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Standard year







Reading the date must be as easy as reading the time. Therefore, since the breakdown of hours uses multiples of 6 (12, 24, 60), the new calendar will use a similar base, the sexagesimal base (6, 60). These two numbers, 6 and 60, stand out because of their complementarity (60 = 10 x 6) and of their divisibility (6 is divisible by 2 and 3, 60 by 2, 3, 4, 5, 6, 10, 12, 15, 20 and 30).

The solar year will thus be divided into six periods of 60 days called sixths. 6 x 60 = 360. There remains 5. Now, between six objects there are five spaces. A day named adventitious day comes to be placed in each space or, what comes to the same thing, following each of the first five sixths. 360 + 5 = 365. That is the right number.

The better solution to facilitate the transition between the current calendar and the sexagesimal calendar would be that the latter would begin on the day of the winter solstice (in the northern hemisphere, summer solstice in the southern hemisphere) expressed in universal time.

From this date, the six sixths are respectively called Frigée, Éclose, Florée, Granée, Récole and Caduce. These French names, forged from Latin and inspired by observation of the vegetation cycle in the moderate climates, respectively evoke the cold, the buds' opening, the flowering, the fructification, the harvest and the leaves' fall.

Inside each sixth the days are numbered from 1 to 60. The year thus begins on Frigée 1st and ends on Caduce 60th. If the day after Caduce 60th does not coincide with the winter solstice (which will occur approximately once every four years), then a sixth adventitious day is placed at the end of the year, after Caduce. This sixth adventitious day gives its name to the 366-day year: sextile (year).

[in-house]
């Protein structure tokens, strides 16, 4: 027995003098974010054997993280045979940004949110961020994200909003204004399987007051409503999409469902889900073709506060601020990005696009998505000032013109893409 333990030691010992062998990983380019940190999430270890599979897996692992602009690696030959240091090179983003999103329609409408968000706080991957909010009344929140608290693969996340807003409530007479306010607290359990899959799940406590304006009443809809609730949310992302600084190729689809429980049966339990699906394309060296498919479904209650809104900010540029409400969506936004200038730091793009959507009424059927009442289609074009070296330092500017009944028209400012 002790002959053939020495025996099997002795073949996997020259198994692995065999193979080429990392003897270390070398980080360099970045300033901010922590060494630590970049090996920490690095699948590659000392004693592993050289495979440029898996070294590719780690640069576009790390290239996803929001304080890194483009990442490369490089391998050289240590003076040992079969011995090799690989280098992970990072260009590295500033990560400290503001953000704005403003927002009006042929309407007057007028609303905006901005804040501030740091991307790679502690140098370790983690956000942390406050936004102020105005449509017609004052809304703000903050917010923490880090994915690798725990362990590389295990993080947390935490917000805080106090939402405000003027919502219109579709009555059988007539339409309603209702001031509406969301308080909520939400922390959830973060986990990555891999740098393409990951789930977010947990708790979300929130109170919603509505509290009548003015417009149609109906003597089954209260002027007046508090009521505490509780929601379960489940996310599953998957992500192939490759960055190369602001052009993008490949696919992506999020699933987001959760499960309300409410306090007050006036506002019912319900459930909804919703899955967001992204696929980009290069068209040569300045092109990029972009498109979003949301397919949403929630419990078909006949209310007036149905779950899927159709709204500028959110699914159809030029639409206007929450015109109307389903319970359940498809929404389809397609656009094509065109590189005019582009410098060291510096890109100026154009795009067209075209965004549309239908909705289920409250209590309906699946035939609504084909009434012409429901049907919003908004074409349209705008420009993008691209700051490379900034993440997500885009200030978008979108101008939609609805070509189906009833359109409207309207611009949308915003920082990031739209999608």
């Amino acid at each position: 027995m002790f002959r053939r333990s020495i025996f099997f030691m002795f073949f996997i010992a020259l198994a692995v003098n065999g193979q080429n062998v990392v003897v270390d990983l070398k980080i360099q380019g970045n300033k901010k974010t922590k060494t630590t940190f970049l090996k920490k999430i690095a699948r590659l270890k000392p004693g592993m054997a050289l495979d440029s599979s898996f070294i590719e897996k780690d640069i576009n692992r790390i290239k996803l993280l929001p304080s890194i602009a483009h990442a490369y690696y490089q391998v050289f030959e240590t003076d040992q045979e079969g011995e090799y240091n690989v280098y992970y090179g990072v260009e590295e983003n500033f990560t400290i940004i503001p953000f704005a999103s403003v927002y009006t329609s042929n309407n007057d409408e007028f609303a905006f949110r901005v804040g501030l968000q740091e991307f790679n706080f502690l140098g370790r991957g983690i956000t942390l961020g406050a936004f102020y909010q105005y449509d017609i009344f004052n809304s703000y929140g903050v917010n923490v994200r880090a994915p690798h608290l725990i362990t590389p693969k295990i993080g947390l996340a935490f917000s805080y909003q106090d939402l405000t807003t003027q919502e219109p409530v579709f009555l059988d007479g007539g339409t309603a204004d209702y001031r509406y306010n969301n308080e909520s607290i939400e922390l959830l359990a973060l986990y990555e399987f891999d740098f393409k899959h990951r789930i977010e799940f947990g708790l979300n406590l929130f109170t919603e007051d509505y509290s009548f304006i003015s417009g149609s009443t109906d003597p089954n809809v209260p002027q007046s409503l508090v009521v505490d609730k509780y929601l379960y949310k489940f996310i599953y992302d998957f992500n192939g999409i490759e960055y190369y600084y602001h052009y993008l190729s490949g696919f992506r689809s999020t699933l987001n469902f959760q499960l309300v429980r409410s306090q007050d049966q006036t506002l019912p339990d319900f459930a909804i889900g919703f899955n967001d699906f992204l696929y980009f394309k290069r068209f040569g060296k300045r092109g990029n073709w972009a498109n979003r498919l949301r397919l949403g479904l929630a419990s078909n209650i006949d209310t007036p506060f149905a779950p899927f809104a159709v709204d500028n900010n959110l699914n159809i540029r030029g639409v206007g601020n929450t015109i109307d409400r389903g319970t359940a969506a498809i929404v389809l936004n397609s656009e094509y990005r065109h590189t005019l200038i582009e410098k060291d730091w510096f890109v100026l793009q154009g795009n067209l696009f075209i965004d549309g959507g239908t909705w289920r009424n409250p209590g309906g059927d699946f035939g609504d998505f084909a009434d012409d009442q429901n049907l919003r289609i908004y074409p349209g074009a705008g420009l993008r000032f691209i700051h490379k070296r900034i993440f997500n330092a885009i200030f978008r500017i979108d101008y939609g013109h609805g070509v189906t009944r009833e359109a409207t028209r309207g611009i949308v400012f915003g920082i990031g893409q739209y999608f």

Every sixth is divided into ten sweeks (sweek is short for six-day-week). These days are called Monday, Tuesday, Wednesday, Thursday, Friday and Saturday. It follows that all the sixths begin on Monday and finish on Saturday, and that every 2nd, 8th, 14th, 20th, 26th, 32nd, 38th, 44th, 50th, or 56th of each sixth will always be one Tuesday, whatever the sixth, whatever the year. Logically, there are sixty sweeks into a sexagesimal year. What relates to the sweek is called sweekly, what relates to the sixth, sixthly.

Then come the adventitious days. The etymology evokes external factors, excess things, extra parts. From their extra-ordinary character, these days will preferably be holidays, just as Frigée 1st (New Year's Day) and Thursday, Caduce 58th (Children's Day, date midway between Saint Nicholas and Christmas, opening the extra days of New Year's Eve). From various traditions these days are respectively called:
- Bacchanal (Day of Bacchus, lovers' day, last day of Carnival corresponding to current February 19th),
- Ceres (Day of Ceres whose name has the same root as growth and creation, day of the springtide, April 21st),
- Musica (music festival, June 21st),
- Liber (Day of the book, festival of written expression in all its forms, August 21st),
- Memento mori (Ancestors Day, October 21st),
- Sext (sixth adventitious day coming round every four years about December 21st).

The transcription of dates into figures is very easy too. Two figures are necessary for the day (01 to 60), one figure for the sixth (1 to 6) and three figures for the year, so as to avoid any confusion. The time being written according to a decreasing order (hours, minutes, seconds), the date will follow a similar order: year, sixth, day. Frigée 1st of the year 1 will therefore be noted: 001.1.01, Granée 24th, 147: 147.4.24. An adventitious day is numbered as the 61st day of the previous sixth. For example, the Bacchanal of the year 22, more usually Bacchanal 22, will be noted: 022.1.61.

The first year of the sexagesimal calendar is the year 1 (or 001). Frigée 1st, 001 is the day after December 20th, 2012 of the Gregorian calendar. This date coincides with the end of a 13 baktuns' cycle of the Mayan calendar (1 baktun = 144 000 days).

The previous dates will remain expressed according to the rules of their calendar of origin. The historical landmarks are thus preserved.

Next page: standard year >

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